Can I retire? There are 3 parts to this question if you want to live the dream retirement you had hoped for.
- Do I have enough to retire?
- What will I do in retirement?
- How will I retire?
We’ll address the last question here. You may not know it, but you have options.
Research shows that more than half of those nearing retirement age plan to stop working entirely. But, as it turns out, punching out for the last time and saying one final farewell to your working years isn’t a long-awaited dream come true for everyone. It can be a psychological jolt, after following basically the same routine for almost your entire life – get up, get dressed, go to work, come home, make dinner, go to bed. For some people, suddenly not having to do it anymore can feel kind of like hitting a brick wall at 60 mph.
For anyone who falls into the latter group, retirement may need to be a more gradual transition from working full-time to being fully retired. For those who just aren’t ready to give up the purpose and occupation of time that having a job provides, they may need an alternate plan altogether, maybe deciding to trade one full-time gig for another, spending their retirement by starting their own business.
The right way to retire will also depend on how you answer that first question: Do I have enough to retire? Especially in today’s environment, when the Coronavirus pandemic has changed many aspects of life, retiring when you had originally planned may not make financial sense. Working part-time or starting a second career may be a necessary solution.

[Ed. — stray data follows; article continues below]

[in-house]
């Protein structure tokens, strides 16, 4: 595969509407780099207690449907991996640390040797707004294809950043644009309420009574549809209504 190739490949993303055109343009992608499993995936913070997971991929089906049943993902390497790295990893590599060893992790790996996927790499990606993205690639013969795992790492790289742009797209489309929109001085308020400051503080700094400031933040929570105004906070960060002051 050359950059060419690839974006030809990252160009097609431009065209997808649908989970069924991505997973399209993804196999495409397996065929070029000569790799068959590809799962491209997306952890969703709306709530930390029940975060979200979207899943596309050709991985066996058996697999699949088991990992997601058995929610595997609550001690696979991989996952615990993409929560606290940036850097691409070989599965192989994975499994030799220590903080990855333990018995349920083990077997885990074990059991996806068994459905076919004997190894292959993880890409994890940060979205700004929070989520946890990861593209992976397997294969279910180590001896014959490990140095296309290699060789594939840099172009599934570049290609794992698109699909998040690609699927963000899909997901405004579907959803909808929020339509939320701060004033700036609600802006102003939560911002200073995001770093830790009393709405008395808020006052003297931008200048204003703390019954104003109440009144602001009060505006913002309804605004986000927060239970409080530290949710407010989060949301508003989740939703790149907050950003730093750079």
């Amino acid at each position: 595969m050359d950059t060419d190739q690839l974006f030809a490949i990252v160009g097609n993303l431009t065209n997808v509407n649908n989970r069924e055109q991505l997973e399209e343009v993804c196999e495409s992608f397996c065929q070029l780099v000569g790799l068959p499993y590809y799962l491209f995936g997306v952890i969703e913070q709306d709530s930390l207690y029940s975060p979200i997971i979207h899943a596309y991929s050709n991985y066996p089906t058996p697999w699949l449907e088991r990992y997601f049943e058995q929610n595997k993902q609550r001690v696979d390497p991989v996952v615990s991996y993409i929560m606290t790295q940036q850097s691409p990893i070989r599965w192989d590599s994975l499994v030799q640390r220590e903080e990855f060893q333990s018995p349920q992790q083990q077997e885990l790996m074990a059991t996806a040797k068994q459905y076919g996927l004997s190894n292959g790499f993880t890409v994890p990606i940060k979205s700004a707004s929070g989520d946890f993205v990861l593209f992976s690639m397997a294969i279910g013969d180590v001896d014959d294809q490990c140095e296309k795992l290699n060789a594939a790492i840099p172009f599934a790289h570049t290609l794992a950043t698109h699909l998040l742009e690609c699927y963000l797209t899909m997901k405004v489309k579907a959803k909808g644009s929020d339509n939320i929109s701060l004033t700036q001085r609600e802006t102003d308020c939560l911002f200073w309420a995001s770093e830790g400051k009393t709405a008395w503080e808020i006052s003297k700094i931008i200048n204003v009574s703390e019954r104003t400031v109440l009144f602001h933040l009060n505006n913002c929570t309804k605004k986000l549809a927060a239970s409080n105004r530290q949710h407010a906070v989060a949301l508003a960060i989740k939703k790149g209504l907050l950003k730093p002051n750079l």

About 17 percent of retirees plan to phase into retirement and another 27 percent say they plan to work part-time.
The good news is you have options. Talk with a financial advisor about your specific situation, concerns and goals for retirement to determine what option works for you. Remember, the dream retirement isn’t the same for everyone.
Phase Into Retirement
When the calendar and your 401(k) balance say it’s time for you to retire but you’re just not ready for that brick-wall full-stop, gradually easing into full retirement may be a better route for you.
Phasing into retirement is essentially taking on less and less work and eventually freelancing or consulting part-time before pulling the plug altogether. It allows workers to slowly adjust the scales from work time to free time. It can also be a good way for older, more experienced workers to offer guidance and share their knowledge and experience with others. Not to mention, it can allow you to continue to bring home a paycheck, take advantage of employer-sponsored healthcare benefits and contribute to your retirement plans for a longer period of time.
Some employers are even starting to offer official programs that allow employees nearing retirement age to begin working fewer hours so they can transition slowly into retirement. The benefit to employers is it allows older workers to fully train their replacements or transfer their knowledge to coworkers before walking away completely.
If your employer doesn’t offer a phased retirement program, you may be able to take the knowledge and experience you gained during your working years and use them to coach or consult.
Retire and Work Part-Time
For some people, no longer needing to work for the paycheck can make work more enjoyable. In this circumstance, taking on a part-time job can offer some much-needed social connections, as well as a sense of accomplishment and self-worth. It may also be rewarding to go to work at a job you want to do, whereas you may have just spent 40 years working at a job you had to do.